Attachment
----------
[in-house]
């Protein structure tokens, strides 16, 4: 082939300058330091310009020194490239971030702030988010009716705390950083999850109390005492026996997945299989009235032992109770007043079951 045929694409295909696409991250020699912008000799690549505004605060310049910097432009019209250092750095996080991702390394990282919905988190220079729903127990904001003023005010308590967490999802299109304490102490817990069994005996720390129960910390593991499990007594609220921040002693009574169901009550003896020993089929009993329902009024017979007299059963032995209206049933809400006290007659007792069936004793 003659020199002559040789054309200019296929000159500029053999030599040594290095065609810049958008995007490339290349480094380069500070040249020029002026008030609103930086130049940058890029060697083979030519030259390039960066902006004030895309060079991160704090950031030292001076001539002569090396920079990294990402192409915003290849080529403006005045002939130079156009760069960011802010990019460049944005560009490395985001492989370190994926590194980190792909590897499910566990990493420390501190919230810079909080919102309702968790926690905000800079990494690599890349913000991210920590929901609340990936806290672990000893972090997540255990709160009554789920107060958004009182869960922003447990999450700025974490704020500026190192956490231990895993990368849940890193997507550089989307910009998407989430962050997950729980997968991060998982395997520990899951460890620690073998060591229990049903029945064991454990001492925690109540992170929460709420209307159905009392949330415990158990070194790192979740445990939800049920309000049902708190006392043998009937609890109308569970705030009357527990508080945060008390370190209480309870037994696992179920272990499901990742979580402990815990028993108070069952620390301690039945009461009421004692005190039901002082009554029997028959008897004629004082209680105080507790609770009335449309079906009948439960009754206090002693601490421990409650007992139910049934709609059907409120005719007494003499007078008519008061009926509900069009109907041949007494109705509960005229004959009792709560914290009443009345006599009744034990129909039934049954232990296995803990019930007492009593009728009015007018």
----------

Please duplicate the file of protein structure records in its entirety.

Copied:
[in-house]
């Protein structure tokens, strides 16, 4: 082939300058330091310009020194490239971030702030988010009716705390950083999850109390005492026996997945299989009235032992109770007043079951 045929694409295909696409991250020699912008000799690549505004605060310049910097432009019209250092750095996080991702390394990282919905988190220079729903127990904001003023005010308590967490999802299109304490102490817990069994005996720390129960910390593991499990007594609220921040002693009574169901009550003896020993089929009993329902009024017979007299059963032995209206049933809400006290007659007792069936004793 003659020199002559040789054309200019296929000159500029053999030599040594290095065609810049958008995007490339290349480094380069500070040249020029002026008030609103930086130049940058890029060697083979030519030259390039960066902006004030895309060079991160704090950031030292001076001539002569090396920079990294990402192409915003290849080529403006005045002939130079156009760069960011802010990019460049944005560009490395985001492989370190994926590194980190792909590897499910566990990493420390501190919230810079909080919102309702968790926690905000800079990494690599890349913000991210920590929901609340990936806290672990000893972090997540255990709160009554789920107060958004009182869960922003447990999450700025974490704020500026190192956490231990895993990368849940890193997507550089989307910009998407989430962050997950729980997968991060998982395997520990899951460890620690073998060591229990049903029945064991454990001492925690109540992170929460709420209307159905009392949330415990158990070194790192979740445990939800049920309000049902708190006392043998009937609890109308569970705030009357527990508080945060008390370190209480309870037994696992179920272990499901990742979580402990815990028993108070069952620390301690039945009461009421004692005190039901002082009554029997028959008897004629004082209680105080507790609770009335449309079906009948439960009754206090002693601490421990409650007992139910049934709609059907409120005719007494003499007078008519008061009926509900069009109907041949007494109705509960005229004959009792709560914290009443009345006599009744034990129909039934049954232990296995803990019930007492009593009728009015007018």